NAHB Spring Forecast: Builders Have a Lot of Catching Up to Do

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NAHB Chief Economist David Crowe predicts housing starts will increase 9 percent to finish the year at 704,000 homes and jump 39 percent in 2016 to 977,000.

April 23, 2015
NAHB Spring Forecast: Builders Have a Lot of Catching Up to Do

While 2015 will be a “good, but not great year” for home builders, 2016 will be much better with housing starts jumping 39 percent to an annual rate of 977,000 homes, David Crowe, chief economist and senior vice president for the National Association of Home Builders, said Wednesday during the group’s Spring Construction Forecast Webinar.

But a builder in the virtual audience asked isn’t that forecast overly optimistic? What are the supporting arguments for double-digit growth? Crowe admitted that previous NAHB forecasts perhaps did come out on the high side of what eventually did happen but those prognostications were accurate regarding the direction of the economy and the industry. And as for next year, he said the national economy is entering a period of reasonable strength and consistency. So those conditions bode well for an industry that has an enormous amount of space to make up in terms of lost sales just as more household formation and rising incomes could unleash pent up demand. 
 
Robert Denk, NAHB’s assistant vice president for forecasting analysis, supported that message with a presentation showing how far builders are from normal in the midst of a rebounding economy.  
 
“We really have turned the corner and the strength of the housing industry, particularly on a regional basis, will be about the underlying strengths of those local economies and a lot less about the boom and bust cycle,” Denk says.
 
 
 
Defining 1.3 million starts that the industry saw between 2000 and 2003 as the norm for single-family housing construction, Denk said builders “have a lot of recovery ahead of us” as the national average for housing starts during fourth quarter 2014 was just 47 percent of the norm. Home prices in many locales and states have risen, which points to a healthy market.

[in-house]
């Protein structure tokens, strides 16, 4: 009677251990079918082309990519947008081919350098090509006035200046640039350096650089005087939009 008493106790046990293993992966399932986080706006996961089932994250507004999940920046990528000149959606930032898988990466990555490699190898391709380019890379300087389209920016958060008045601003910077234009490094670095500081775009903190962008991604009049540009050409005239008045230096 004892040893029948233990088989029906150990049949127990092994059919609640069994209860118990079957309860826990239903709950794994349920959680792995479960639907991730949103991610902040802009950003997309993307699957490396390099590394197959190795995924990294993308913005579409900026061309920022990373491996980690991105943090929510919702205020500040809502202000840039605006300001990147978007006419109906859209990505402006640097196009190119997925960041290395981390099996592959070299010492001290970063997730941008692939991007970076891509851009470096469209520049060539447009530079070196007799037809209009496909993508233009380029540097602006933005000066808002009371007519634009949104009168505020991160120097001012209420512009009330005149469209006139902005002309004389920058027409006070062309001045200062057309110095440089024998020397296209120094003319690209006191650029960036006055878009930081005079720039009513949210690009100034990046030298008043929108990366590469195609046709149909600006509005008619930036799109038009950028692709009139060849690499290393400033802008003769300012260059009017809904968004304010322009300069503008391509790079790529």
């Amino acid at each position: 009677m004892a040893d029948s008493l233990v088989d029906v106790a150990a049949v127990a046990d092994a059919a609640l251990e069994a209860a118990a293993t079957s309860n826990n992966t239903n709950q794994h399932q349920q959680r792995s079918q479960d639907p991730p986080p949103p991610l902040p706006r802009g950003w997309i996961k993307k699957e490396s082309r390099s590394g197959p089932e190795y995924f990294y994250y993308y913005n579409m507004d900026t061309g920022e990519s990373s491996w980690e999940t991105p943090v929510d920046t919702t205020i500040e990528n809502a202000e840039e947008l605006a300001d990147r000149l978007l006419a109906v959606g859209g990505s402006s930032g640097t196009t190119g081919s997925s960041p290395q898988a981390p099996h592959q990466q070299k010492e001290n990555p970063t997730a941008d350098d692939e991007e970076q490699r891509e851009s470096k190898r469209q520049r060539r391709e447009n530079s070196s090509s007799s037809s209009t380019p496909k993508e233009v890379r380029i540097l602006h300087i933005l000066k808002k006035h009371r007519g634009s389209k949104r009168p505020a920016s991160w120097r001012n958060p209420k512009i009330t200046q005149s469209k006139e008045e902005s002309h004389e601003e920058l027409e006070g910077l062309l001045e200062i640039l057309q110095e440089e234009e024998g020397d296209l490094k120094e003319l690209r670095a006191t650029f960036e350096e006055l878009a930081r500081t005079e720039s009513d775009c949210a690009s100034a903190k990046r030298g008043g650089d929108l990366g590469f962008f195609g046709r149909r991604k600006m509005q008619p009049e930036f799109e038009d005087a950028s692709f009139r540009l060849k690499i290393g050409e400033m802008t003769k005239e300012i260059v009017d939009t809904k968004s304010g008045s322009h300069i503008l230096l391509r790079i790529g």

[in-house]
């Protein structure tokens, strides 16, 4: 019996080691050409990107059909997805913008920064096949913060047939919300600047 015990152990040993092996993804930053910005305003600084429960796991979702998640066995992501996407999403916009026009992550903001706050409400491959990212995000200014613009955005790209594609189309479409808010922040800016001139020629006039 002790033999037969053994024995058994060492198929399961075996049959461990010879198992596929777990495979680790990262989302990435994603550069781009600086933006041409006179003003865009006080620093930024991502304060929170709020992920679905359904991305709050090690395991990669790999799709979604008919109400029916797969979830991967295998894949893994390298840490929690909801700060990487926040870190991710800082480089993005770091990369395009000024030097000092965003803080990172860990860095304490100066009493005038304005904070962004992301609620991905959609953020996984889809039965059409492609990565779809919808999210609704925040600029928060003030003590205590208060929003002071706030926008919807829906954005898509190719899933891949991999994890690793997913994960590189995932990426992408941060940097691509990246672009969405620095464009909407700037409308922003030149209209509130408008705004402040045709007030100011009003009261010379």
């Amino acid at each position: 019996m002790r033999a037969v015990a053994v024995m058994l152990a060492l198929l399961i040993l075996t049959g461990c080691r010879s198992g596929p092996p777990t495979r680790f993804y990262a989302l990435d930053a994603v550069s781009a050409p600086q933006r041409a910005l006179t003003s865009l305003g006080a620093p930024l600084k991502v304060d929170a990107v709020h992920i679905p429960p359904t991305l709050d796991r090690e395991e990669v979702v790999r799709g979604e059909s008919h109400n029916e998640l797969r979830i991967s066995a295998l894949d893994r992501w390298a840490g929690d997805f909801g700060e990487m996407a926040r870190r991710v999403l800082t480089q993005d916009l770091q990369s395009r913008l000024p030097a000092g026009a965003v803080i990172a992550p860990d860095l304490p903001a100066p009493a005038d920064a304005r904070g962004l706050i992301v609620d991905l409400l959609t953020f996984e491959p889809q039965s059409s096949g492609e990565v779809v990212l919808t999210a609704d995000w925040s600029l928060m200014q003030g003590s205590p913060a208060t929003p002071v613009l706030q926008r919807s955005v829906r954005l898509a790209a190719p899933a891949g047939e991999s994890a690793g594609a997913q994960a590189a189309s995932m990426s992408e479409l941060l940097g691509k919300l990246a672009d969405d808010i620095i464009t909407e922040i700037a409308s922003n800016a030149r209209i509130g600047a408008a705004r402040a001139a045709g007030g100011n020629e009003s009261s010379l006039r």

“It’s too early to worry about a bubble,” Denk said, noting that rising prices during the overheated 2006 market pushed the ratio of median house price to median income to 155 percent, which was not sustainable. That figure was 124 percent going into 2015 and could fall to normal and sustainable levels if the rate of home price increases continues to decline and if mortgage interest rates stay low enough to support elevated price levels. 
 
Foreclosures have declined in all states since 2009 and the inventory of distressed properties cutting into new home sales will be less of a problem moving forward in many markets. Distressed homes make up about 10 percent of residential properties available for sale nationwide--although there will be some metros, particularly in states where evictions run through a lengthy court proceedings that can take a couple of years--that will have more foreclosed homes are about one third of the properties in the market, said Sam Khater, deputy chief economist at CoreLogic.
 
Eight of the ten top sales markets are in the Carolinas and Texas, and home price growth was fastest in coastal states. But in noting how much ground builders have to make up, Khater said only three markets nationwide—El Paso, Texas; Raleigh, N.C.; and Charleston-North Charleston, S.C.--had more sales volume compared with the early 2000s. New home sales as a share of the total market averaged 8 to 9 percent nationwide during the past few months vs. 12 percent during 2001. Markets such as Chicago, Philadelphia, Detroit, Buffalo, N.Y., which usually have new home sales range between 10 to 12 percent of all single-family home sales currently are under 4 percent.
 
“We still have a ways to go,” Khater said.
 
Crowe estimated that between 2009 and 2014 builders were hit with lost sales of 7.4 million homes.
 
“We have a lot of catching up to do,” Crowe said. “Some of those lost sales will never take place, but it does give you the realm of how many we did lose and some of them will come back as new and existing home sales.”
 

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